Leading-Edge Research

Live to 100 or Live to 1000?

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Would you prefer to live to 100 or live to 1000? If everyone could do this, how do you think the world would change?

Live to 100. What Would That Be Like?

What happens when human life expectancy increases to 100? Dr. Michael Roizen’s new book, The Great Age Reboot predicts this will happen sooner rather than later. He also predicts that modern medicine will enable us to still be physically and cognitively healthy, becoming “yold”, the Japanese term for young-old. This is in contrast to today’s living supercentenarians. Historically, most people died before their 30th birthday, especially prior to the 1800s.

if you expected to live to 100 and remain healthy, how would you live your life differently? Current average US life expectancy is about 78-80 years. Quality of life declines from age 63. What would you do with 37 extra healthy years? Would you plan to work beyond age 65? Would you change your career goals? Your occupation? Would you pursue further education to learn new skills? Would you save for retirement differently?

By age 100, how many great-great grandchildren might you have? How many birthday parties would you go to each year? If you have 2 kids around age 25 and then they do the same and so on, if they all survive, you’ve got 16 when you reach 100. However, if 3 kids each, then 81 (!). Good luck remembering all of their names!!!

Longer life expectancy would impact your parents as well. Are you counting on a future inheritance? That could be delayed for quite some time, and reduced as your parents spend more money traveling the world during their extended golden years. The image above from Italy sure looks nice and expensive.

Impact of Longer Life Expectancy on Society

By 2030, The Great Age Reboot predicts significant medical advances, enabling US population levels of around 450 million by 2050, compared with 330 million today. One quarter of the population is projected to be over 75 years old. Let’s say that again. One quarter of the population is projected to be over 75 years old. Wow! With such dramatic changes, what societal issues might arise?

Surprisingly, The Great Age Reboot’s financial analysis provides good news with longer life expectancy. Healthcare costs diminish and high end-of-life costs get delayed to the future. As the workforce expands and works more healthy years, government income increases and the social security fund becomes solvent. Extended lifespan creates the need for more human health service jobs. Even with that added cost, the net societal benefit is projected at over $4 trillion, annually.

One downside would be slower transformation to new ideas from upcoming younger generations as their votes would be diluted among many more chronologically old people. Another is that inheritance tax revenue would diminish. Increased population will strain many aspects of life, including cities, water sources and transportation.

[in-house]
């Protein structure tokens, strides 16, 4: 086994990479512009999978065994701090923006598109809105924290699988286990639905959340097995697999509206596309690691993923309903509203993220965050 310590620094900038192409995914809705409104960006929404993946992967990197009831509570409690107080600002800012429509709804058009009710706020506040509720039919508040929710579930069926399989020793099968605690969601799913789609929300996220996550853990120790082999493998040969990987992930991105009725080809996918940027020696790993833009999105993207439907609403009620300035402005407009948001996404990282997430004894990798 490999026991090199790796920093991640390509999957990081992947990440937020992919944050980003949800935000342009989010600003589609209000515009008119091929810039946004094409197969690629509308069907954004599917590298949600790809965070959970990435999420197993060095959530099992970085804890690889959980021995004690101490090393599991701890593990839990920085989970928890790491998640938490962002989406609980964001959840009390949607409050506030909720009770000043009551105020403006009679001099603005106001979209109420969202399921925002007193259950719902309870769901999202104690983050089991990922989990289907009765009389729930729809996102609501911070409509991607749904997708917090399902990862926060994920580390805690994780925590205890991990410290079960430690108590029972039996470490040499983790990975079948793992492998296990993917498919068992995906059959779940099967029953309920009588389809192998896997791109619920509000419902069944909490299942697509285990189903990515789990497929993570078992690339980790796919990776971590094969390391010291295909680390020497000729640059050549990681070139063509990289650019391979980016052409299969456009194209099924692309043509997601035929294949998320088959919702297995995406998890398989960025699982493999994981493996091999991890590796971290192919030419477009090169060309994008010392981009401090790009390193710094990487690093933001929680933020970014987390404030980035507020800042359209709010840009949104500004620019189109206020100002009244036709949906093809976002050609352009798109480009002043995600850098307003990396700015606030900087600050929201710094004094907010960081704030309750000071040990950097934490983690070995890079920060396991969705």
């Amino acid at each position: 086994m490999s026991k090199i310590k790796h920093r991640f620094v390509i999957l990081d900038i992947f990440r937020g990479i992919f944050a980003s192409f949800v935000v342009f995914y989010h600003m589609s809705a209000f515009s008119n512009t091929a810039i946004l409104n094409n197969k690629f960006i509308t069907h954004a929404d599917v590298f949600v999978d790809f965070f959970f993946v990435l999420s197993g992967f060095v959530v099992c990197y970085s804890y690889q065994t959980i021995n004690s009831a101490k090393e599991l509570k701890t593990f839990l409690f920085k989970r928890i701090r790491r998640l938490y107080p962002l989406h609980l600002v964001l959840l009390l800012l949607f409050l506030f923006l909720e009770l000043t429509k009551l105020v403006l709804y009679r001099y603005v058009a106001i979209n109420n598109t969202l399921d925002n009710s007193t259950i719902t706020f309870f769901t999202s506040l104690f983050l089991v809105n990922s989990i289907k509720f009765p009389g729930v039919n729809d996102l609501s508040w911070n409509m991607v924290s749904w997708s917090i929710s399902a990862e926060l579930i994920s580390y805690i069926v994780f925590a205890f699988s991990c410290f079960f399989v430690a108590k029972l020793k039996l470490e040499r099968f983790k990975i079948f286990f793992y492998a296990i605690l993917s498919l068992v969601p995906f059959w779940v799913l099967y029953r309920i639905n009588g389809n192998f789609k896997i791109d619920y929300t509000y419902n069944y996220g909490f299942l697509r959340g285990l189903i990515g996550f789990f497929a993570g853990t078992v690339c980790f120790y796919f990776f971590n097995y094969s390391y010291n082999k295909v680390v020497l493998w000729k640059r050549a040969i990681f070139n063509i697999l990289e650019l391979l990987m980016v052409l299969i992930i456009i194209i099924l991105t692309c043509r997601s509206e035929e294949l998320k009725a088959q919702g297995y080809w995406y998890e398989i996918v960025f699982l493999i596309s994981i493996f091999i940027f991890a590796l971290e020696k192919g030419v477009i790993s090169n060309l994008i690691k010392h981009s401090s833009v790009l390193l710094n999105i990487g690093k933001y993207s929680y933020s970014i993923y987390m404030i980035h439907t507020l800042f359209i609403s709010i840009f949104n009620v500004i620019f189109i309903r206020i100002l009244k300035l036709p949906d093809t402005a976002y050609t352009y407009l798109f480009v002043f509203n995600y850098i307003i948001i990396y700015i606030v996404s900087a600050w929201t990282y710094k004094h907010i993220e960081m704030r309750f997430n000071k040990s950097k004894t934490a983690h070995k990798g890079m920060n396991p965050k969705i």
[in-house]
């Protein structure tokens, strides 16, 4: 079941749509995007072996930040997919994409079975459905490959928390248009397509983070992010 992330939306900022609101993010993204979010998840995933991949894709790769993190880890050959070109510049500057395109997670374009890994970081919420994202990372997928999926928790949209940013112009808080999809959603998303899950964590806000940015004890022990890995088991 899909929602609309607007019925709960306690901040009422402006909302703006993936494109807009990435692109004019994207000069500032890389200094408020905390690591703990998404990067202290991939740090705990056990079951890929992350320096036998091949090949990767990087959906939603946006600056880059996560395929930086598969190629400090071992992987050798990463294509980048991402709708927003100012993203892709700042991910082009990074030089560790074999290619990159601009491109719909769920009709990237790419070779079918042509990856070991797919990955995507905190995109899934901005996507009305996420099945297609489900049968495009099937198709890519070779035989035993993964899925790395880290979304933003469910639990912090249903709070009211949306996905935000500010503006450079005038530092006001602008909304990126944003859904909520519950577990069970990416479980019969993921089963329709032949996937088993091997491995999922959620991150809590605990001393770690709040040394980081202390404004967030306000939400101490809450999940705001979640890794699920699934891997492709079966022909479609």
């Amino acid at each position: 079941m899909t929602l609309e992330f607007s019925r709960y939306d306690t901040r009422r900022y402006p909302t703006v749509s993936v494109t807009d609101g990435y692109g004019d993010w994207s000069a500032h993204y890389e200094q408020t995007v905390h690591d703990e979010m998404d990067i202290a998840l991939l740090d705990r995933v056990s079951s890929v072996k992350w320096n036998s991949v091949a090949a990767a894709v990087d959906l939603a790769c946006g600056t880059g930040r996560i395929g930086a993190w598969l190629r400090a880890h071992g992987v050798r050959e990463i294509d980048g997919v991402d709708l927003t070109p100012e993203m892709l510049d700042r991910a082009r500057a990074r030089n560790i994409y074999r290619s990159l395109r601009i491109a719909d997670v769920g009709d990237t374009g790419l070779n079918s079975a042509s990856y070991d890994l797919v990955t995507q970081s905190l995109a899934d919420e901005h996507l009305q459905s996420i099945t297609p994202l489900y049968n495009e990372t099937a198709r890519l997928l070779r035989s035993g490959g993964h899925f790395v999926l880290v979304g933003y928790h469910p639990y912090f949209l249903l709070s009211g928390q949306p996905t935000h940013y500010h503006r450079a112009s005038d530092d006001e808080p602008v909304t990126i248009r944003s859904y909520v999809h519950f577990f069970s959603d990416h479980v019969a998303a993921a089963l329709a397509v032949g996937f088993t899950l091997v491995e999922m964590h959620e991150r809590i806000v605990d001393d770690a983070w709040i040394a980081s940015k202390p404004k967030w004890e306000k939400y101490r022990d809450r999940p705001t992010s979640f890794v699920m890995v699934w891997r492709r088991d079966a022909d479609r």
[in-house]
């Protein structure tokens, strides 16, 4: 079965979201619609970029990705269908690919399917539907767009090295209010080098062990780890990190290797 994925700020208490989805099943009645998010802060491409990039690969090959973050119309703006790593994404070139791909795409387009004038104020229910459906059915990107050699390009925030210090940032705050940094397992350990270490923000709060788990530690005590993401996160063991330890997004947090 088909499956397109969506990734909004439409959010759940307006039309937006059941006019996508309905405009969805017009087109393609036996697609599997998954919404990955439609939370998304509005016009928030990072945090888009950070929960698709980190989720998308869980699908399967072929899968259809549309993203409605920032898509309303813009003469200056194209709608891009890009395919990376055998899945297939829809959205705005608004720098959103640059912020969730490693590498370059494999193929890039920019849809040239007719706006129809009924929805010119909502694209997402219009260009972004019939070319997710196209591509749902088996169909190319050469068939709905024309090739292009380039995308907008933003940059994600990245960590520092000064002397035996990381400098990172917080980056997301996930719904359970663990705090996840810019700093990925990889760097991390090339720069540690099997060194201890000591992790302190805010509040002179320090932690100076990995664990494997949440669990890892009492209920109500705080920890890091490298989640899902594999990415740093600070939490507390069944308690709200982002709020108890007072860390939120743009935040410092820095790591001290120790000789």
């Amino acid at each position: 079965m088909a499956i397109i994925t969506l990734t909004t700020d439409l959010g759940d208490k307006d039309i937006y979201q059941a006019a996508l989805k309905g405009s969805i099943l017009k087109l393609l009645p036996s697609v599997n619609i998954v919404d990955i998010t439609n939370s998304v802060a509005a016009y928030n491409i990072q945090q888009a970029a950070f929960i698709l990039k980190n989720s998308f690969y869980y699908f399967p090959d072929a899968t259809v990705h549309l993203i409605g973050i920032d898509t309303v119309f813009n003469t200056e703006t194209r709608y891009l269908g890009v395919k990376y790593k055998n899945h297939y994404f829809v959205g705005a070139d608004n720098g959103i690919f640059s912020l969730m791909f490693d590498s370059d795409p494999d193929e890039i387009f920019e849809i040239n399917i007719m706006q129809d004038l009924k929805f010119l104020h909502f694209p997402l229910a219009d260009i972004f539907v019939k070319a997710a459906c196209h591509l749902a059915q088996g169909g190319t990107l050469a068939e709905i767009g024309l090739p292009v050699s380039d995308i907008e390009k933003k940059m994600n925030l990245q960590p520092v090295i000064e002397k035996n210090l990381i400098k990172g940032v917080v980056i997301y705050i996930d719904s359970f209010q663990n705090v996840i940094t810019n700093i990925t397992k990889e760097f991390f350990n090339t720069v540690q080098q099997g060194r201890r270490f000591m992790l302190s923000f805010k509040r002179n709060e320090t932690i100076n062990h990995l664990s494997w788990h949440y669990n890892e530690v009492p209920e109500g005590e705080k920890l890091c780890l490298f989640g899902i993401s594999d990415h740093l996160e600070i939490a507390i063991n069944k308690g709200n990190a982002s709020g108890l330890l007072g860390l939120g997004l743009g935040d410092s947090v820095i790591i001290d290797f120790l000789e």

Optimistically, these issues are alleviated from technological advances such as work-from-anywhere and water desalination techniques. Mostly empty, oversized, suburban mansions fill up as multi-generational family homes. Perhaps George Carlin’s cure for two societal ills becomes true. Golf courses turn into low cost housing for the homeless. Alternatively, with so many people over 75 and with plenty of free time, golf becomes the world’s most popular and expensive sport. Delayed inheritance proceeds are further diminished.

There are plenty more potential impacts. Hold your thoughts on those for a bit. We’ll come back to them.

Live to 1000. What Might That Be Like?

If you could live a healthy life until at least 1000, what might that be like? 

Yes, this assumes that you are among those willing to take care of yourself by using advanced medical practices to keep you physically young and healthy. Initially, some of those practices might feel uncomfortable, then would become routine parts of your healthy lifestyle. For example, giving regular blood plasma donations, similar to getting oil changes for your vehicle. Err, wait, in the future, no one will know what an oil change is. With a full switch to electric vehicles, oil changes go the way of postage stamps. 

To live much much longer, expect that our human bodies will undergo mechanical improvements as well. The 1970s TV show The Six Million Dollar Man, featured bionic man Colonel Steve Austin, imbued with super strength, speed and vision. In the 80s and 90s, TV produced The Bionic Woman and lead character Jamie Sommers with powerful hearing, sprinting and jumping abilities. Our species has proven we can take science fiction concepts and turn them into reality. The number of Star Trek gadgets which are part of our daily lives is rather amazing. Bionics will follow this pattern, although take longer because of the need for careful clinical trials.

Futurist Yuval Noah Harari in his book, Homo Deus, expresses caution that unequally upgraded humans could lead to class warfare. Being able to brain-tap with advanced processing algorithms will provide competitive advantage. Unmodified Homo Sapiens become obsolete as new breeds of post-humans emerge. The age of masses ends, replaced by a few million upgraded post-humans who focus the resources of the world on themselves. Yeah, pretty dark. So are the 1000+ year-old, uber-wealthy Methuselah’s in Netflix’s Altered Carbon. Hopefully, a more benevolent worldview emerges instead.

How do you think the world will change with people living to 100 or 1000?

Live to 100 Conclusion

Thanks for reading about what our world might become when average life expectancy exceeds 100. As a reward for focusing on your health, enjoy young Ukrainian pianist Yaroslav Bilous’ beautiful performance at the opening of the 2022 Future Human conference

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